And one of those very reasons for my faith crisis (among several) is, yes, I am over 40 and still have never married (and with no suitors in sight), in spite of the fact I spent youth and on-wards, following Christian advice on how to get married: praying to God for a spouse and trusting in God for a spouse. I even tried some dating sites, to no avail.
But according to blogger Field, my pain and disappointment and faith crisis over this means nothing – I am just a whiny, First World Problems shallow doofus. Gee, thanks, Field!
Apparently, according to the reasoning I am seeing on Field’s blog page, I can only have doubts about the goodness of God if I am a black girl living in poverty in Africa, or something of that nature.
This is the flip side of the other problem I have discussed on my blog before: a lot of Christians (and apparently ex- or liberal Christians such as Field) reserve compassion only for groups they deem worthy of it, such as the obvious sob stories out there, such as African orphans or homeless people.
Please see my previous posts for more on that phenomenon:
- (Link): To Get Any Attention or Support from a Church These Days you Have To Be A Stripper, Prostitute, or Orphan
- (Link): The Bible Says Christians are to Help Other Christians First (not sex trafficked people, not orphans in Africa, not homeless crack addicts, etc)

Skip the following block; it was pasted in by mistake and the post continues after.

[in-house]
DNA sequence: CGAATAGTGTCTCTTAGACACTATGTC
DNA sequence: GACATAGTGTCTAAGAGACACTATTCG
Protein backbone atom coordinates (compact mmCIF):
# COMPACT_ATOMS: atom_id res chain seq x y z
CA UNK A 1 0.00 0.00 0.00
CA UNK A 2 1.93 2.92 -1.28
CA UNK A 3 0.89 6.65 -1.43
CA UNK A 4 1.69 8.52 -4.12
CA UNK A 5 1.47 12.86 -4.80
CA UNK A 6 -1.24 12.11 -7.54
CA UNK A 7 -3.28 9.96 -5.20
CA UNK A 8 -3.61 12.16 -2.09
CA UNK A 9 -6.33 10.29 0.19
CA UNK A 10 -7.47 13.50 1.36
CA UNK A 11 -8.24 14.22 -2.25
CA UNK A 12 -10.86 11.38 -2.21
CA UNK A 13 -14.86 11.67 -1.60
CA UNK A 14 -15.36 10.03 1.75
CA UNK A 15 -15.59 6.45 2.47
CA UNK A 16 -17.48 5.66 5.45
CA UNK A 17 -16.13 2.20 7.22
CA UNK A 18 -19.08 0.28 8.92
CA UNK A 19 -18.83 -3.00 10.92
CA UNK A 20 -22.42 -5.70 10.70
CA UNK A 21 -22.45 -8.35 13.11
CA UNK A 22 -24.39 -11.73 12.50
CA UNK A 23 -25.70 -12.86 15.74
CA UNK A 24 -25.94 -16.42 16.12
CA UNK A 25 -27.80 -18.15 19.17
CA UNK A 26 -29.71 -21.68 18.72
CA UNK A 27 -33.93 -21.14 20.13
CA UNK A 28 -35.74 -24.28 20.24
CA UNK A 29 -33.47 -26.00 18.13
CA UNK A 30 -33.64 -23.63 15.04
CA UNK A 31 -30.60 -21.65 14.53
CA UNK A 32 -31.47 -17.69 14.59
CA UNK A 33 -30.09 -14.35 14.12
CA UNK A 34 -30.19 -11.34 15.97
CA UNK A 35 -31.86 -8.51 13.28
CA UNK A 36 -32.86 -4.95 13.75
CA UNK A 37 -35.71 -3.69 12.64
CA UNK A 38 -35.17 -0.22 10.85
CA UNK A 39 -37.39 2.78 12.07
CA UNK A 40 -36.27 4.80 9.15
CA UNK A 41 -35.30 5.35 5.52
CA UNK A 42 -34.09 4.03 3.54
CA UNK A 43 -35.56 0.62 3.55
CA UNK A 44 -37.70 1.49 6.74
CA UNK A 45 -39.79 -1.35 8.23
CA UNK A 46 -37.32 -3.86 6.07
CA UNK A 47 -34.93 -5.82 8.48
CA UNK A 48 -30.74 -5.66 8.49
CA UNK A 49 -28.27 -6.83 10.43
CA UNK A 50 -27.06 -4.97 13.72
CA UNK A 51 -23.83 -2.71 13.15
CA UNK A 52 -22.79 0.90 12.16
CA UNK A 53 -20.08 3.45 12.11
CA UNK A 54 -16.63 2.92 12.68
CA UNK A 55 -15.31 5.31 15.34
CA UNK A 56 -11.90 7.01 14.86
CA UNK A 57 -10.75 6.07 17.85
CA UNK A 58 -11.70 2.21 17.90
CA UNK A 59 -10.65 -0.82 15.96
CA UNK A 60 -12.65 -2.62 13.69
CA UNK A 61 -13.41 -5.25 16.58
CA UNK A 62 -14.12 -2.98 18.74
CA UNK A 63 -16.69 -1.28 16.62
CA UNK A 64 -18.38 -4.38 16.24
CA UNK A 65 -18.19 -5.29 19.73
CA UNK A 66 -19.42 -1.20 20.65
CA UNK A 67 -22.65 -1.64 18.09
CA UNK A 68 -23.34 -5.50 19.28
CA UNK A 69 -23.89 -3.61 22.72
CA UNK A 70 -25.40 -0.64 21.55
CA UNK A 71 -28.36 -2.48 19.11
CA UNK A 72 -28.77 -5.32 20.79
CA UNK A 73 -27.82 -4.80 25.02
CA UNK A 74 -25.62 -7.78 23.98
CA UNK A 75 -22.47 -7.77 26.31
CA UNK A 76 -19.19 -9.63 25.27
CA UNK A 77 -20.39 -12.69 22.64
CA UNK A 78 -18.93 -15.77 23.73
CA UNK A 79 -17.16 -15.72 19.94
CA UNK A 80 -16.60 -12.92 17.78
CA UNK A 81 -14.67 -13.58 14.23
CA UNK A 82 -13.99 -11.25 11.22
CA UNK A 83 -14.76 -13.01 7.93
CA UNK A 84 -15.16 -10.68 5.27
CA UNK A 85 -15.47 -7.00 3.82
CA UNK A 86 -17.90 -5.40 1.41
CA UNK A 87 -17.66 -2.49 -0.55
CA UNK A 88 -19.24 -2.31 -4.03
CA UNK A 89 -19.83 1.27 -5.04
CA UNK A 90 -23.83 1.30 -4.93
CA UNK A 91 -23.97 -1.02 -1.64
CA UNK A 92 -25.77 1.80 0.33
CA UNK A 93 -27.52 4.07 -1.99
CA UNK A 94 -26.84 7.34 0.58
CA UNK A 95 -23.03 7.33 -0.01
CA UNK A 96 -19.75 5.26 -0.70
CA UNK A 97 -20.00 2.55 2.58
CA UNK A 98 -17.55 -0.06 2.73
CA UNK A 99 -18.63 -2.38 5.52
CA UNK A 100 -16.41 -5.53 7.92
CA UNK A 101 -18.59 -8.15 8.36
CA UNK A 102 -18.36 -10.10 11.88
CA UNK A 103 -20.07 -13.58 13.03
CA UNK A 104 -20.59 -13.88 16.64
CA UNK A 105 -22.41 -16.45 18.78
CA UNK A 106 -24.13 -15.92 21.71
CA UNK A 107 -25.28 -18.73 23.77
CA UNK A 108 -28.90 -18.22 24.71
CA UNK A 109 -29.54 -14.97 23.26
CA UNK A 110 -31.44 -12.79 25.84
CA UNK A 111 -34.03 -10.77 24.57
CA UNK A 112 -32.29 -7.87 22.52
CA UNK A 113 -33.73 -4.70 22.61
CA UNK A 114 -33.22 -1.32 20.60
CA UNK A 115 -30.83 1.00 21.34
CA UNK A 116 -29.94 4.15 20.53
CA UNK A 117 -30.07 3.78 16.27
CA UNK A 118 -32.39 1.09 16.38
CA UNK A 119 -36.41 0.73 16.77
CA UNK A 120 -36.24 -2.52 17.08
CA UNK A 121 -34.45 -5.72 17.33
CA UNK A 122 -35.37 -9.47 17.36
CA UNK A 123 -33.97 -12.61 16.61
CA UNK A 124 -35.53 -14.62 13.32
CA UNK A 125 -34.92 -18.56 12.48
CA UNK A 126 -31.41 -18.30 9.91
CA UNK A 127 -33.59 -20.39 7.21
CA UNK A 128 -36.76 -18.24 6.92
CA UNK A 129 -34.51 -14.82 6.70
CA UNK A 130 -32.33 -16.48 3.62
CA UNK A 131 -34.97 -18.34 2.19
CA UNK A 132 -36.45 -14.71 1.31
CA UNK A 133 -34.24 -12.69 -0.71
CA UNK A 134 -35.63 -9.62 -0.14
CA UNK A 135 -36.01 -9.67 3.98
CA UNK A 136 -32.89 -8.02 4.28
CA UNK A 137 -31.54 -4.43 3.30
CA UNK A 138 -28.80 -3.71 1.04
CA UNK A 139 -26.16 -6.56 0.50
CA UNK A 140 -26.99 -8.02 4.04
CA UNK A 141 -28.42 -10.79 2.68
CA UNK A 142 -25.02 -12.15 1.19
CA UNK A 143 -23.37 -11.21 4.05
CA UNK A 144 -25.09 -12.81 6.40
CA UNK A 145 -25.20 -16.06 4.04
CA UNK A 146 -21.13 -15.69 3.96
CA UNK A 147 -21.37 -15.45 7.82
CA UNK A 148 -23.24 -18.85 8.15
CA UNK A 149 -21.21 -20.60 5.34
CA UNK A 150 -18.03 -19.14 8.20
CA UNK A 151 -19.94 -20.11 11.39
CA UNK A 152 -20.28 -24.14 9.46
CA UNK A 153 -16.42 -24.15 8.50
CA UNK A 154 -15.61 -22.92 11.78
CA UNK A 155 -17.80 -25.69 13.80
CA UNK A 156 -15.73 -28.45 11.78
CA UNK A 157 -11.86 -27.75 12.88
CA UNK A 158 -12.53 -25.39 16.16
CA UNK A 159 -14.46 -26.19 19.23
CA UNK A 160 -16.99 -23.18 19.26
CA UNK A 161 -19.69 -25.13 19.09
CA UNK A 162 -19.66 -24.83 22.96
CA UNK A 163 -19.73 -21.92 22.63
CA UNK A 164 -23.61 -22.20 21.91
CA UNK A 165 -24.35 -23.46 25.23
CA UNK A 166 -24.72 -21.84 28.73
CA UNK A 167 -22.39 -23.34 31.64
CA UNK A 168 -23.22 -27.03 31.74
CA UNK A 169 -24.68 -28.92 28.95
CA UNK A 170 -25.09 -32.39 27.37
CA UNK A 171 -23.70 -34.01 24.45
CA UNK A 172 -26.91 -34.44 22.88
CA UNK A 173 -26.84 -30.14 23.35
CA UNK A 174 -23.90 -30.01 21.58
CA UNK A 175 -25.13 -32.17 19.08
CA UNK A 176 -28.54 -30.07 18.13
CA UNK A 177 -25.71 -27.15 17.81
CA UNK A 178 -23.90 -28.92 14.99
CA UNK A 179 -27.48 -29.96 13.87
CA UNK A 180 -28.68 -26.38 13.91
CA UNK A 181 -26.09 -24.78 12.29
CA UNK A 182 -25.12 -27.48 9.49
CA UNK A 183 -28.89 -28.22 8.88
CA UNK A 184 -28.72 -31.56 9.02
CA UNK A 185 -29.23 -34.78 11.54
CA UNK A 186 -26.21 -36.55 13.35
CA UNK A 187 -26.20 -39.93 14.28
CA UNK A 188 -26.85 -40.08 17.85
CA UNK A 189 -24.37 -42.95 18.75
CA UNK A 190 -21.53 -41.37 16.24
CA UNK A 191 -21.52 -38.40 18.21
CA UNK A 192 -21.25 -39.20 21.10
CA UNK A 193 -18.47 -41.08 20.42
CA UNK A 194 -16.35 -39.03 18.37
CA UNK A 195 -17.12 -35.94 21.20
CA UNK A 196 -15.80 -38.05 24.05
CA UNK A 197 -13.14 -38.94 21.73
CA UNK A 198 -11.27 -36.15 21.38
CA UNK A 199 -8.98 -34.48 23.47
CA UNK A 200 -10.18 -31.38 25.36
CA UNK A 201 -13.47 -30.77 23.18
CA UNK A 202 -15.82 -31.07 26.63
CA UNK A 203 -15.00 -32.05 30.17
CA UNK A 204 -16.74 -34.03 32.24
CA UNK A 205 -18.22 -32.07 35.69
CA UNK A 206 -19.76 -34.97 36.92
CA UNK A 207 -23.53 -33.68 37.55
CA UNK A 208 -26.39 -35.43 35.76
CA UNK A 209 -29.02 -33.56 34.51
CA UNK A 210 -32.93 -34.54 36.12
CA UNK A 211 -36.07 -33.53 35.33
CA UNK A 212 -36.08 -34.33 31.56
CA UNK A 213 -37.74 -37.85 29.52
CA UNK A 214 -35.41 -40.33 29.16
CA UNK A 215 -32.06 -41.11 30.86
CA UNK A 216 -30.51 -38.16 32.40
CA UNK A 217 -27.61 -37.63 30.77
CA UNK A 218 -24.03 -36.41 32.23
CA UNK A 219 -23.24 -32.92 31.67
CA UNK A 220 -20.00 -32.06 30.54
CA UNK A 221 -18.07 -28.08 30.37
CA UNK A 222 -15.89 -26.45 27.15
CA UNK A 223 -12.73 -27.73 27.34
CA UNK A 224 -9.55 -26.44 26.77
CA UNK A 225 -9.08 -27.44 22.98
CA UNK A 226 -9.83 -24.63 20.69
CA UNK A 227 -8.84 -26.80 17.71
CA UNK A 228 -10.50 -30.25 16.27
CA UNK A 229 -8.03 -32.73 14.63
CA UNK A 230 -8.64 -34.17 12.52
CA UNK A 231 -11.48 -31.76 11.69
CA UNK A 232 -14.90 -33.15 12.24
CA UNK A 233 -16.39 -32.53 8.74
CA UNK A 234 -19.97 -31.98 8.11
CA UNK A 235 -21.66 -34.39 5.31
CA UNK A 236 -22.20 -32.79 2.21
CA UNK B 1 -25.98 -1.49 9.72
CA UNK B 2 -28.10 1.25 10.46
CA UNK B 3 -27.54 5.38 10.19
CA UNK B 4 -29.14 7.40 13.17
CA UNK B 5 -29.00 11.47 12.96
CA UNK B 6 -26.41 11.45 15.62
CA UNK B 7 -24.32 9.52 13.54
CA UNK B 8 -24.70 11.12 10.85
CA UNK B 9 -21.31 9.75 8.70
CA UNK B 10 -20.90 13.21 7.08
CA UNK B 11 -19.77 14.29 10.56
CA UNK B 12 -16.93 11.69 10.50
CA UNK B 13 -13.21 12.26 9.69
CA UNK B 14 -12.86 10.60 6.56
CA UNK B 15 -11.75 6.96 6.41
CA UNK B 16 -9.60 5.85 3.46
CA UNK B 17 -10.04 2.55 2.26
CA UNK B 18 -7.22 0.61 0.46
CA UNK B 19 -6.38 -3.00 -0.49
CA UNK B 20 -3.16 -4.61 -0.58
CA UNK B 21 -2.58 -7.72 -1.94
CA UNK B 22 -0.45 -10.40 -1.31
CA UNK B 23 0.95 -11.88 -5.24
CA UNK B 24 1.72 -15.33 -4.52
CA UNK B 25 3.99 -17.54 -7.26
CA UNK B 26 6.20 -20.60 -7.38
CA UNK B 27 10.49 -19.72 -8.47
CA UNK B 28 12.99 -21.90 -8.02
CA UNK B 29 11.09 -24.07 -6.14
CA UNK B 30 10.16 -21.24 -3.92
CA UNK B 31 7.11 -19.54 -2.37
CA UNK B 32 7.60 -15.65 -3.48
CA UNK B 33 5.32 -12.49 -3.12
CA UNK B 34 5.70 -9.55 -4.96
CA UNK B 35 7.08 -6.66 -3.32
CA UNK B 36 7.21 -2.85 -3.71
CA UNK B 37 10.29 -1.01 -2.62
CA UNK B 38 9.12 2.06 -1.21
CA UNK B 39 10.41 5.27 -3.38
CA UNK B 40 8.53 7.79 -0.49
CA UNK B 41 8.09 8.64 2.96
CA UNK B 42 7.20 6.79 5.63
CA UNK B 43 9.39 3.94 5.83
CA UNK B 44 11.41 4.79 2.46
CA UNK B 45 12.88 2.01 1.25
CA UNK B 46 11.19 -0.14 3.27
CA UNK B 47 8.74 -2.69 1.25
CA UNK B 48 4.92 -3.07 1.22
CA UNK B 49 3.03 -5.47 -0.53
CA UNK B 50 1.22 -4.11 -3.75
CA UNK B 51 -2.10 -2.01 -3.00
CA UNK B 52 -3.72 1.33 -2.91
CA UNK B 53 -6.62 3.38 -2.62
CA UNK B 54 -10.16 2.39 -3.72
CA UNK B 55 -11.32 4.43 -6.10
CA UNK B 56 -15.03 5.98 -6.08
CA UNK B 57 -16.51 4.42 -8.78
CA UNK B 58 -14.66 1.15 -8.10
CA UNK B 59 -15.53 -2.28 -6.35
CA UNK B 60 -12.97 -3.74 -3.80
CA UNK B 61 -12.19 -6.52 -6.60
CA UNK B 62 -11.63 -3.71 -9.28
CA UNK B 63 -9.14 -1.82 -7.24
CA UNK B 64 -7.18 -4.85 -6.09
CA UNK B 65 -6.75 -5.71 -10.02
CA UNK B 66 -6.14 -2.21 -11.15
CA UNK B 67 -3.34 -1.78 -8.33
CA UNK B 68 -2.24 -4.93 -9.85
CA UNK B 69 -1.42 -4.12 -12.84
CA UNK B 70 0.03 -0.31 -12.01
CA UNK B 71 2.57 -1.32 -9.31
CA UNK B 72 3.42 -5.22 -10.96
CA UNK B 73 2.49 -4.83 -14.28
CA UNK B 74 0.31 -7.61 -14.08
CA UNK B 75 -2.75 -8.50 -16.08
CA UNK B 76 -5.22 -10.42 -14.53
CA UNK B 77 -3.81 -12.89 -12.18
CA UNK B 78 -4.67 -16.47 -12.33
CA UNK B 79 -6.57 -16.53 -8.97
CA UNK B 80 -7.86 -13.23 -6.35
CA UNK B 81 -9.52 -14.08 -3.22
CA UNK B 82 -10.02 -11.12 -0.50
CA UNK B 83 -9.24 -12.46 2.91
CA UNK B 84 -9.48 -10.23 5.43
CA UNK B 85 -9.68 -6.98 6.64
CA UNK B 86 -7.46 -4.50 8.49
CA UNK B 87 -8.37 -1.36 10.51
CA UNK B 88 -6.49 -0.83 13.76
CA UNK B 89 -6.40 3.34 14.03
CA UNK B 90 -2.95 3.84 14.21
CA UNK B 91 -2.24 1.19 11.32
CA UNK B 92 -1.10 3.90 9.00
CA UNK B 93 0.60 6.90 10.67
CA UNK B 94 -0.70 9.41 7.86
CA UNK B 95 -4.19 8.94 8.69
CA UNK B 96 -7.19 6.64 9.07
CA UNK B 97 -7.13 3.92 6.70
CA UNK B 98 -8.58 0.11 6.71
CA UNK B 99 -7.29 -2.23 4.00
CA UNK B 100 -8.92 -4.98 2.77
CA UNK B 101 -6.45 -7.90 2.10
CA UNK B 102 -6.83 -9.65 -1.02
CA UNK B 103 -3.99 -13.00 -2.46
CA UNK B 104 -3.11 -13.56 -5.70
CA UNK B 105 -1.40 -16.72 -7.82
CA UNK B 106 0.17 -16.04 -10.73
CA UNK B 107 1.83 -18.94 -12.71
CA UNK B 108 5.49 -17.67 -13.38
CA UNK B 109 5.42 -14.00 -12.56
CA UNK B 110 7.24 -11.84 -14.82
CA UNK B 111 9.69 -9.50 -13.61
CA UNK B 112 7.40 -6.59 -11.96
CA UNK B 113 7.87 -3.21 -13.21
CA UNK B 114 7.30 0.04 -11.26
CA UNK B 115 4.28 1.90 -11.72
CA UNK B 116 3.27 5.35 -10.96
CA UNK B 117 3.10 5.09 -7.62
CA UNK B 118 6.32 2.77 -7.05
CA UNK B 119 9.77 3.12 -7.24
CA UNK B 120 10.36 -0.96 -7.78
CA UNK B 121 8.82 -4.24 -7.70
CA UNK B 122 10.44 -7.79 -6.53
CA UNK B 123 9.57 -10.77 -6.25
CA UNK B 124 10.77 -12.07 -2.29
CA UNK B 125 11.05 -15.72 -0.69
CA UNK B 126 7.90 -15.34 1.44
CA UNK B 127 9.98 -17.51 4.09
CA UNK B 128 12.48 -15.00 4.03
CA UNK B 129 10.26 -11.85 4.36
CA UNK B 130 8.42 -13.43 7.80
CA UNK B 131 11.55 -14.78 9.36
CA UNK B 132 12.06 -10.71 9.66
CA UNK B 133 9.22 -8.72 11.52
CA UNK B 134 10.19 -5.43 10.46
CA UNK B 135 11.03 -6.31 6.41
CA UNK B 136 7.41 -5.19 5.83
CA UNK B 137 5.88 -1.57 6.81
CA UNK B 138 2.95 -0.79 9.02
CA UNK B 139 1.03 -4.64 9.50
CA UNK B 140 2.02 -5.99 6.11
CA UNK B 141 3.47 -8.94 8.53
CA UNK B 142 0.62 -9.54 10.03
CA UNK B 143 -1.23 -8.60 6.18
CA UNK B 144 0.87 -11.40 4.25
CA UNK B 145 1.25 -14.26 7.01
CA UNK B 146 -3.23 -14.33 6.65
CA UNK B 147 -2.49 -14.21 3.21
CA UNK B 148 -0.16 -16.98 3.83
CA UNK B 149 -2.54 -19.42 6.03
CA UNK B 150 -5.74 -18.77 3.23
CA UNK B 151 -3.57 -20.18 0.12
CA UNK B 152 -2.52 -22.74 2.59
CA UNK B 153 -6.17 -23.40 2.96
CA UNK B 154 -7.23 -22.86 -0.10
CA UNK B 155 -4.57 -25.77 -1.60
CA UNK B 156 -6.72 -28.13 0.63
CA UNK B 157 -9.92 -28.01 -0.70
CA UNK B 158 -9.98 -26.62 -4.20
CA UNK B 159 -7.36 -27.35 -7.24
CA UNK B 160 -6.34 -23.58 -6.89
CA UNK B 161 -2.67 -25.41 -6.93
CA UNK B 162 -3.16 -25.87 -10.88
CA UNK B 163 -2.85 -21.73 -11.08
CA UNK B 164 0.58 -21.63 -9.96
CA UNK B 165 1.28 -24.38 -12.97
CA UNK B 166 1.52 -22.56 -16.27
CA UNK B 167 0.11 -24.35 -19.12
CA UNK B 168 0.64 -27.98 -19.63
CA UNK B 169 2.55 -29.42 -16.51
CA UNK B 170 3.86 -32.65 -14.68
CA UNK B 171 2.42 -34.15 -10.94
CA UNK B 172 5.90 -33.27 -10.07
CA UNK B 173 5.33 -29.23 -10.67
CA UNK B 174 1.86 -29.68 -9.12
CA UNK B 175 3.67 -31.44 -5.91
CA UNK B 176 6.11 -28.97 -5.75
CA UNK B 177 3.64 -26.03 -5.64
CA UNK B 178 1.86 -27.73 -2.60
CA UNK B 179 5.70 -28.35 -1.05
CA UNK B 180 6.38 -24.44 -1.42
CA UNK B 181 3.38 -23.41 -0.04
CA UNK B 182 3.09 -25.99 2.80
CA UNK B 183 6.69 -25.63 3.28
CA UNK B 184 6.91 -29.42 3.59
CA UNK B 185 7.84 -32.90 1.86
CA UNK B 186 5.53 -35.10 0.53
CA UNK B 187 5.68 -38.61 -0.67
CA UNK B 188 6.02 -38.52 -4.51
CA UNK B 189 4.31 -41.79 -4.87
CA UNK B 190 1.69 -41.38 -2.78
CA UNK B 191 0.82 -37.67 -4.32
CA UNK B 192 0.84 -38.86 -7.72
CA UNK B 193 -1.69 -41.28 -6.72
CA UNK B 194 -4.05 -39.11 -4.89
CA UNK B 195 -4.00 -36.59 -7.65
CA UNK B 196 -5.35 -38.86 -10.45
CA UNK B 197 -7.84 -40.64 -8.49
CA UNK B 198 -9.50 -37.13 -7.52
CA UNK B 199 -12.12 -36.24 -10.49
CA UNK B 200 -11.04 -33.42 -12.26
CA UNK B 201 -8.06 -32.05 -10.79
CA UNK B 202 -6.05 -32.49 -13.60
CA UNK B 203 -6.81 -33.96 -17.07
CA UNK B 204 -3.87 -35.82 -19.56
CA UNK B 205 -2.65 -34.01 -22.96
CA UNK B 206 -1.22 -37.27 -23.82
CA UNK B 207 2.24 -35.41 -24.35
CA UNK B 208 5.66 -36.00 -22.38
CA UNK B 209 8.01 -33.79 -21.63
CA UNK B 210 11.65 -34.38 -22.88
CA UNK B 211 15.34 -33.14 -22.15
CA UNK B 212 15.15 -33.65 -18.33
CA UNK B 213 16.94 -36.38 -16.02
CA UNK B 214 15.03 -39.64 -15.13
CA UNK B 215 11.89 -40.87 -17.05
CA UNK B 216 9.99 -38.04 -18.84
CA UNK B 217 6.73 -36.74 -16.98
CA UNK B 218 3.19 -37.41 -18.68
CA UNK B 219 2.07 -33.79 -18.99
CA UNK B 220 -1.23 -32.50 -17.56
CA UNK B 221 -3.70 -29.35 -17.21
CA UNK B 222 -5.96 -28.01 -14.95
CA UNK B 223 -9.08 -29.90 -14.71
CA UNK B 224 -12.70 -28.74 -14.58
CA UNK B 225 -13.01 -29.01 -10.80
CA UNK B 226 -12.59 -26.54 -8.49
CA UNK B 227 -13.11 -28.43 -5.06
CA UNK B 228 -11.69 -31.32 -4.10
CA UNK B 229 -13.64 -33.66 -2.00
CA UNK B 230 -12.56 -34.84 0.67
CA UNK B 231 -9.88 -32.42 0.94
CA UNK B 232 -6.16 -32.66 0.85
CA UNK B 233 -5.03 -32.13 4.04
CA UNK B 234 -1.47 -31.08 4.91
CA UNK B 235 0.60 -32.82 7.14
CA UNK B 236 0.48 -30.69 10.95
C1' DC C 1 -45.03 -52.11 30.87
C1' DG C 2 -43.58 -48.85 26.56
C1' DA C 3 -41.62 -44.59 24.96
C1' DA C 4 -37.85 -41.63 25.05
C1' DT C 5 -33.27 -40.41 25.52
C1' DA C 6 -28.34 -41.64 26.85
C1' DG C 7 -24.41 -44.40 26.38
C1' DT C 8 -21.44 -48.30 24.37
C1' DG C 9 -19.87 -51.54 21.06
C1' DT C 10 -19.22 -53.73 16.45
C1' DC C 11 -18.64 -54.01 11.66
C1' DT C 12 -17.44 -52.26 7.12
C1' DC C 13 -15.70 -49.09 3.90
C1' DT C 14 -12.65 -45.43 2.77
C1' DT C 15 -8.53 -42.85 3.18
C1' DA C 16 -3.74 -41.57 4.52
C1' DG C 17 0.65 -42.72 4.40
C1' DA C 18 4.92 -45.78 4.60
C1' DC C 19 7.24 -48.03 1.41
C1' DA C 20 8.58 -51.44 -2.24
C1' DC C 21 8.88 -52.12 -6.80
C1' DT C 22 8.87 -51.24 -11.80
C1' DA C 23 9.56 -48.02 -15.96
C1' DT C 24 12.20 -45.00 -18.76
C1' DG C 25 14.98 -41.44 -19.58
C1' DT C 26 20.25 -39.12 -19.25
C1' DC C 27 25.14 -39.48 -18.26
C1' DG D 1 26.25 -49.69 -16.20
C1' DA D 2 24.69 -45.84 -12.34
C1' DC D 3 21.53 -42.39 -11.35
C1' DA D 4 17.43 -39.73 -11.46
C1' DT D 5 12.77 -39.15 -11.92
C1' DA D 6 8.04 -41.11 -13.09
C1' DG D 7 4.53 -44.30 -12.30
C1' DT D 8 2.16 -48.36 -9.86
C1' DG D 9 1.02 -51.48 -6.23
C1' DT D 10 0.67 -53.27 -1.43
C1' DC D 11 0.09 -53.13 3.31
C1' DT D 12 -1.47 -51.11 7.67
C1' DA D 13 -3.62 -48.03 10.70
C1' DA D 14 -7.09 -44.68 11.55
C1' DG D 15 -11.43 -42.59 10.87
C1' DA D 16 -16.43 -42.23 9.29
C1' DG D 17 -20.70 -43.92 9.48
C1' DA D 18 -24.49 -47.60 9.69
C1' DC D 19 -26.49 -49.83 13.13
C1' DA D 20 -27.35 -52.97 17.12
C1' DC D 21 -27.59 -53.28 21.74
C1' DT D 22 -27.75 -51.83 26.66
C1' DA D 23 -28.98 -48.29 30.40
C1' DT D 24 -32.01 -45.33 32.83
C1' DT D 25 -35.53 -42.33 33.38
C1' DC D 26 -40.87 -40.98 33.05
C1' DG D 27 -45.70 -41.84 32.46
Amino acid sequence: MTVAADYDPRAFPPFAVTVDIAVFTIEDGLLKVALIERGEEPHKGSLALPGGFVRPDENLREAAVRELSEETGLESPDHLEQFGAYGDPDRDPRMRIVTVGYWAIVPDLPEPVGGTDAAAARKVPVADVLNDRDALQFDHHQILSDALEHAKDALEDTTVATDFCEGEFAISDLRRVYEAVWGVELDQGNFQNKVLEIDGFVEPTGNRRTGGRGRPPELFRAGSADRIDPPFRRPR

- (Link): Christians, Selective Compassion and Bootstrap Theology: It seems to happen to black Christians, too
I deeply resent anyone – Christian or not – telling me that my concerns or problems mean nothing, they are petty, or that I am not worthy of sympathy or help, only because I don’t meet their narrowly defined parameters of “victim” or “hurt” or “wounded.”
I also deeply resent it when anyone tells me that my reasons for having doubts about the faith or the existence of God is not good or deep enough for them, because they think my reasons are stupid or trivial.
Just like with my friend “Ellen,” whom I wrote about in a very long post (Link): located here. When I shared with my friend Ellen some of my reasons for having doubts about God, she wrote my reasons off as not being “good enough.”
So, if you are a never- married Christian lady who is past the age of 35 who had wanted to be married but never did, and you have grieved this situation, felt this as a loss, and cried yourself to sleep several nights over it, well, according to Field, your pain at finding yourself still single at 35, 40 or older, and maybe questioning the Christian faith over it, is “petty.”
Does Field pull this on infertile women, one wonders? Or, women who desire to have a child but cannot because they never found a suitable mate to marry? Would she tell them that they are being “petty?”